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May 14, 2012 - Image 1

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Publication:
Michigan Daily Summer Weekly, 2012-05-14
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12

Monday, May 14, 2012
The Michigan Daily - michigandaily.com

SHADOWS
From Page 10
intertwining stories and dra-
matic intensity, and yet it fails to dig
deep into any of these character-
istics, choosing to embrace super-
ficial entertainment instead. It's
funny, but there's only enough com-
edy to make it bearable to watch.
It's also far from dramatic. The
dysfunctional family is exact-
ly that - dysfunctional. And if
you're expecting an "Edward
Scissorhands"-esque romantic
tale, think again. All of the family's
problems are blamed, quite sim-
ply, on Angelique and her curse. In
terms of undertaking such a large
responsibility for all the woes of the
Collins family, Green's Angelique is
stunningly evil. There's not a man
on the planet who can steal Depp's
thunder in a movie almost custom-
made for him, but Green proves that
there certainly is a woman. While
Depp seems strangely detached to

his character, Green is fully devoted
to making Angelique the most evil
witch since the Wicked Witch of
the West.
Sadly, the script fails to give the
supporting characters much to
work with. Pfeiffer, Moretz and
Bonham Carter are left with a few
humorous scenes with Depp that
mainly derive from Barnabas's
inability to adapt to the new cen-
tury and its oddities like fast food,
cars and female doctors. The film
goes no deeper into the struggles of
its characters.
"Dark Shadows" is an honest
effort. It's mildly funny, some-
what entertaining and, like every
Burton film, beautiful to watch.
In the hands of any other director,
it would score solidly. But with
Burton and Depp at the helm,
mediocrity of this kind is sim-
ply unacceptable. If anything, it
proves once again that Hollywood
just can't seem to get its vampire
formula right.

PBS
From Page 10
still. Is that our only excuse? Piti-
ful.
As for the BBC, it operates under
an annual television license fee,
which allows the station to acquire
revenue from every citizen who
owns a television, and thus pro-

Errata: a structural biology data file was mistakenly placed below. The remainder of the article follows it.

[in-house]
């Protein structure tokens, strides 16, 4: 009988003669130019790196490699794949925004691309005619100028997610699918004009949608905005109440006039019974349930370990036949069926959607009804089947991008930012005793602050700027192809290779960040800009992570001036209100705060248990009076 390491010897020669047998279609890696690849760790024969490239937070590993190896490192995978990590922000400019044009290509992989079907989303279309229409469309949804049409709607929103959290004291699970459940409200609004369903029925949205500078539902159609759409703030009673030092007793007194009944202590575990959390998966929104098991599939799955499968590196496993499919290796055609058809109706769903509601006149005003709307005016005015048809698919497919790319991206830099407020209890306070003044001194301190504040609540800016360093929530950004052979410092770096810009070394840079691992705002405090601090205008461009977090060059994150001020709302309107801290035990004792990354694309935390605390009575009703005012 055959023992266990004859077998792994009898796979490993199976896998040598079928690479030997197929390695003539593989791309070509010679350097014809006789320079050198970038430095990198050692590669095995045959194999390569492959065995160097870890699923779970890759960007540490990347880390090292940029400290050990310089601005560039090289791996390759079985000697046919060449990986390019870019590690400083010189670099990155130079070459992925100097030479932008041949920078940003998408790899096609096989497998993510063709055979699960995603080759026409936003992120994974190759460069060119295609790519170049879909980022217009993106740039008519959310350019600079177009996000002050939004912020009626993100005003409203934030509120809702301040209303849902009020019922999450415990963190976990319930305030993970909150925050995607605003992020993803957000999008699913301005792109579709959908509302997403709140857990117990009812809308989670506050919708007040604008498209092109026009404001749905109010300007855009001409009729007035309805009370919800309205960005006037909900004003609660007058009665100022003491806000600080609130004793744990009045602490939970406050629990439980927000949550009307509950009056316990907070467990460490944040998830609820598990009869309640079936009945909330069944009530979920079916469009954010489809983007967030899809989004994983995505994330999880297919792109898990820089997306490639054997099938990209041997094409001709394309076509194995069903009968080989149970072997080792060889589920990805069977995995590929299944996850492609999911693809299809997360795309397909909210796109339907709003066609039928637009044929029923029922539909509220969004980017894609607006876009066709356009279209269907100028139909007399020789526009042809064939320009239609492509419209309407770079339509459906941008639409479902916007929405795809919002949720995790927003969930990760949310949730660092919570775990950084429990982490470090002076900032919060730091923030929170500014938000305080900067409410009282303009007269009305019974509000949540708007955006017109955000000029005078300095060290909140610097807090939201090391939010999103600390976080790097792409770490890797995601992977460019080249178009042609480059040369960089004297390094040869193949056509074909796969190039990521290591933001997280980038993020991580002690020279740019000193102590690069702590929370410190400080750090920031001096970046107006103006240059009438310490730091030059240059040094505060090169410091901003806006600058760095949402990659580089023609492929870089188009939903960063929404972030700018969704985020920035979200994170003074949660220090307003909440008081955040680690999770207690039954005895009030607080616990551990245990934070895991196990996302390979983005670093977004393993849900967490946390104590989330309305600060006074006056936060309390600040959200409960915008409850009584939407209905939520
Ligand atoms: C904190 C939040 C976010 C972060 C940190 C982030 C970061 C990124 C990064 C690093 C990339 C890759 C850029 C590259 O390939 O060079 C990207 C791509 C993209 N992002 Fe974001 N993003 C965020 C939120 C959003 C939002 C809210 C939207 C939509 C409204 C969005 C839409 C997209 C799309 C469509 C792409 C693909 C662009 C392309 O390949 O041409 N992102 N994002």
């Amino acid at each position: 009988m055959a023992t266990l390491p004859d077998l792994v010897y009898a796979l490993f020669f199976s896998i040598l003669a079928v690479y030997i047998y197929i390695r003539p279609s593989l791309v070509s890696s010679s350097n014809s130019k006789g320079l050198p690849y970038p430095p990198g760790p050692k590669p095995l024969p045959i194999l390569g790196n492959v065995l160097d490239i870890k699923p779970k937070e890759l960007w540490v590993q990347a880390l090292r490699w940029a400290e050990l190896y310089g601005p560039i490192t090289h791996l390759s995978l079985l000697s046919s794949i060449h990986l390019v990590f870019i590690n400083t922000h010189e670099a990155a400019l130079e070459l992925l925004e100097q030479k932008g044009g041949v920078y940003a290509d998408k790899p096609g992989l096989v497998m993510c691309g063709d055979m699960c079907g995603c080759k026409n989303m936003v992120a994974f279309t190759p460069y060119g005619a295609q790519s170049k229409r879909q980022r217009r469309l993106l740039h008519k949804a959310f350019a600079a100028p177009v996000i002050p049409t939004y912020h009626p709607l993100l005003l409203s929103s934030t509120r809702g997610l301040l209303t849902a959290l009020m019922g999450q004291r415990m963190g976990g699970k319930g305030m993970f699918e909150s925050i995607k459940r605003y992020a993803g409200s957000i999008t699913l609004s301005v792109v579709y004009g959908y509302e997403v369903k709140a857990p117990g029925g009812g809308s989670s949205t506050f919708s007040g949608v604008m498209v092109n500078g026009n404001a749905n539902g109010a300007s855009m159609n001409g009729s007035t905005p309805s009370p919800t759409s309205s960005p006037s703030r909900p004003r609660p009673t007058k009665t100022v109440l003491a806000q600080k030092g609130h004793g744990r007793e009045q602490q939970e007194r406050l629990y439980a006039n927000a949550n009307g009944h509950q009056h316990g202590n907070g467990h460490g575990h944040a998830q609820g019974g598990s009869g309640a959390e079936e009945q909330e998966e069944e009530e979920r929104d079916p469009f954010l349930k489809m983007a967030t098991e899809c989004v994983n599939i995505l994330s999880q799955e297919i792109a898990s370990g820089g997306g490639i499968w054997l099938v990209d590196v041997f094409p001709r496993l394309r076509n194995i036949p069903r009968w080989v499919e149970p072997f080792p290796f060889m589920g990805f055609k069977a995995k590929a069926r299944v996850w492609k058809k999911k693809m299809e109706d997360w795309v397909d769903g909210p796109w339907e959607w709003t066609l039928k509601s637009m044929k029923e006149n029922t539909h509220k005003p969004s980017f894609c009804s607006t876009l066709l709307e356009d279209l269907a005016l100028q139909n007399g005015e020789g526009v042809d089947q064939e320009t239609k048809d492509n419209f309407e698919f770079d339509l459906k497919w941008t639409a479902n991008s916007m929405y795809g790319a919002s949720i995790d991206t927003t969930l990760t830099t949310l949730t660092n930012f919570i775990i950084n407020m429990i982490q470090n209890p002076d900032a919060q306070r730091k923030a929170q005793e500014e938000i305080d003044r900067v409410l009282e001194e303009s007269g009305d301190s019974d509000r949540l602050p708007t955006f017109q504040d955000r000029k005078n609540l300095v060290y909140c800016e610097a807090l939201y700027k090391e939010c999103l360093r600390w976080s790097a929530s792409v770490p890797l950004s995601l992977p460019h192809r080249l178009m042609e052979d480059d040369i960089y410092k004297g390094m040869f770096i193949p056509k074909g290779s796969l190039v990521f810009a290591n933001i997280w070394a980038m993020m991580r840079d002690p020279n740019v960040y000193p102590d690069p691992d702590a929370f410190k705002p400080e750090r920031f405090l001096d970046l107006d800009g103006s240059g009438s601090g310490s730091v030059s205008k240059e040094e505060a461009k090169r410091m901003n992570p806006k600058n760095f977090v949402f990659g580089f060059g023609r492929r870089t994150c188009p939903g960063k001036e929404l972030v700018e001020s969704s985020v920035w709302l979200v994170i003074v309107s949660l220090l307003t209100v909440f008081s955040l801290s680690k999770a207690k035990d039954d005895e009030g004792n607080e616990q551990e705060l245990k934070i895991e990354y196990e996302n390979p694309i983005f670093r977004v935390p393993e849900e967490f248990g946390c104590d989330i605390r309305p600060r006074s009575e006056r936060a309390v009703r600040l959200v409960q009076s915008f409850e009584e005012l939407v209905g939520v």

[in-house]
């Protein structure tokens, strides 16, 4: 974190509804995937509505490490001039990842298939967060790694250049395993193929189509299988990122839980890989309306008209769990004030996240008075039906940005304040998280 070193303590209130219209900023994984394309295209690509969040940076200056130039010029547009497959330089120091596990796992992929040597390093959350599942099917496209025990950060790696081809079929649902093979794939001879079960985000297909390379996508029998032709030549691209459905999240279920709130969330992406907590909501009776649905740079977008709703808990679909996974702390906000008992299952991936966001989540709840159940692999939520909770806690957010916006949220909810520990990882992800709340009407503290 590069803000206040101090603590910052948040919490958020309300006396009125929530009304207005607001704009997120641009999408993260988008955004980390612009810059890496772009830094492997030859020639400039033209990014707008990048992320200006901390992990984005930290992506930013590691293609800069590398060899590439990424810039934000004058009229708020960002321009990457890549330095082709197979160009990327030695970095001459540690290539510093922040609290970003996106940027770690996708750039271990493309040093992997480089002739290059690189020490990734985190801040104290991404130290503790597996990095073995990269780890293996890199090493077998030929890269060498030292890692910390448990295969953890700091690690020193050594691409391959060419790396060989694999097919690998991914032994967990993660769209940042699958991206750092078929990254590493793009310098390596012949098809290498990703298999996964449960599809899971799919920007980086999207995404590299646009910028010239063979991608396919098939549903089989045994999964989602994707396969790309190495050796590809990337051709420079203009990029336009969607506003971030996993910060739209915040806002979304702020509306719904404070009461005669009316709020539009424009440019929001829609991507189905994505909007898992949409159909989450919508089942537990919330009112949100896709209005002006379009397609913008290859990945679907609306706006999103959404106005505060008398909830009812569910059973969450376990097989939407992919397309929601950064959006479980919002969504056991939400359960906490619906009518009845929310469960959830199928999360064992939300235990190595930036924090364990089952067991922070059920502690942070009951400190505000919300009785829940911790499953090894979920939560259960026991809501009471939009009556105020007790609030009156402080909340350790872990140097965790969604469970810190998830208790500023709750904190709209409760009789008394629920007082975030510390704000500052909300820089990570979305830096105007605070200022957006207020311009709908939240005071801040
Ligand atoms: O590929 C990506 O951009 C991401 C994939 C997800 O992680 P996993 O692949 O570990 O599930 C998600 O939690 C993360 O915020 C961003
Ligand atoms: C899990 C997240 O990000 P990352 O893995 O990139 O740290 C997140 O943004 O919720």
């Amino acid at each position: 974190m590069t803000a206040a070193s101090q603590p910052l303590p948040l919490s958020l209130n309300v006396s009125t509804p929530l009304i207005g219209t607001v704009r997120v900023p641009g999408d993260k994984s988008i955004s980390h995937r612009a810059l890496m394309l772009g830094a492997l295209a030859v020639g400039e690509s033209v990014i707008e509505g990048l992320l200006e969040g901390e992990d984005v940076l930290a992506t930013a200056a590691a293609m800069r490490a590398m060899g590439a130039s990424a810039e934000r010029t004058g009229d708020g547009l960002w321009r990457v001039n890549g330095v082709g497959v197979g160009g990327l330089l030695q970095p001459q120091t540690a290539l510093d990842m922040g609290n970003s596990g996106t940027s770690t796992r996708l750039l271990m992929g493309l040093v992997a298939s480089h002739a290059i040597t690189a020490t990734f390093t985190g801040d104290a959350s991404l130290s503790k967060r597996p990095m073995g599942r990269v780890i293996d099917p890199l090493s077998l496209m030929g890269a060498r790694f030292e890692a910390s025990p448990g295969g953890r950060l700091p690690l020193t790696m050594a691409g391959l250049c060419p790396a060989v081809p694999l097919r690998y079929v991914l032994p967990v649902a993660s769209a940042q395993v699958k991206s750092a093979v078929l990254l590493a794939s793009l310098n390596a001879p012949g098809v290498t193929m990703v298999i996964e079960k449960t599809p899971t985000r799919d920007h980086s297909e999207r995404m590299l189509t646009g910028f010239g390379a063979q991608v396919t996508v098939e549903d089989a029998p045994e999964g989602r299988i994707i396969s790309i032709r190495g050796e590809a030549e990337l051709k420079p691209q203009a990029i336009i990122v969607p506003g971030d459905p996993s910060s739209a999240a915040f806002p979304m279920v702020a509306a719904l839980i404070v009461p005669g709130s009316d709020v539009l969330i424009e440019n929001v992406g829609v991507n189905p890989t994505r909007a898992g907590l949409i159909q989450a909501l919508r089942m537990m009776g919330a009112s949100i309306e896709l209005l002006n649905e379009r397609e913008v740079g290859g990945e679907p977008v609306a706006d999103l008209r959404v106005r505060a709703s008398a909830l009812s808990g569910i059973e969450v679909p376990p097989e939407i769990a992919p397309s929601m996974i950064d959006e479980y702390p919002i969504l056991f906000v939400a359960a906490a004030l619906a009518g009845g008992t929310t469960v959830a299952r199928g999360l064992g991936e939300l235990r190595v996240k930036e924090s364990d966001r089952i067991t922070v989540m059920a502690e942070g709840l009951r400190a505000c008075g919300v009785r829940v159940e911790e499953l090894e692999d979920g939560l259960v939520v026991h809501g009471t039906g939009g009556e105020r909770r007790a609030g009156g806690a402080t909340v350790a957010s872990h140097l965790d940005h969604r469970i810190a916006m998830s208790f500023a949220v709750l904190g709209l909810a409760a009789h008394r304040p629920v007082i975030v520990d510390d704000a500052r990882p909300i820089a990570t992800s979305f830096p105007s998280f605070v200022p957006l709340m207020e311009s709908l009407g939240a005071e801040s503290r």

duce kick-ass programming. The
very existence of PBS is thrown
into question here in the U.S. with
alarming frequency; the worry
being that PBS has outlived its
necessity for servicing the public
good.
Why don't we care about our
public broadcasting? Maybe it's an
oversimplification, but in every way
you look at it, we are losing to Brit-
ain. I'd hazard a guess that while
I'm contentedly watching "Sher-
lock," not a lot of British people are
hunkering down with their Earl
Grey, ready to catch the latest grip-
ping hour of "American Masters."

Yet what PBS offers, limited
though it may be, can't be swept
away so easily. The station airs a,
large amount of educational pro-
gramming for children and several
news outlets, such as "Frontline."
Why do these matter, you ask? PBS,
not being controlled by advertisers
or commercial interests, doesn't
necessarily have to uphold said
interests of commercial entities.
Meaning when tuning into PBS, you
can reasonably expect a higher level
of impartiality than with a station
operating under corporate owner-
ship.
Not to mention the fact that one
of PBS's main goals is to offer con-
tent that wouldn't be shown oth-
erwise. Including programs that
focus on the local community or
fine arts, which have been sorely
neglected on regular broadcast sta-
tions as they don't pull big numbers,
viewership-wise.
Even though we've established
that public broadcasting is a useful,

and in fact necessary, public entity,
the fact remains: nobody cares
about PBS. It's something your
grandparents watch while they're
playing bridge. But it doesn't have
to be that way.
The U.S. should follow the excel-
lent example set by Britain and the
BBC and develop an adequate sys-
tem of funding public broadcasting.
Now, don't freak out. I'm not say-
ing we have to develop an annual
television license fee, though such
a system obviously works pretty
well, considering the level of quality
coming out of the BBC.
All I'm suggesting, is that we,
as a country, should think more
about our public broadcasting.
A program that was developed
in the interest of the pubic good
shouldn't be an afterthought in
our society. It's time for PBS to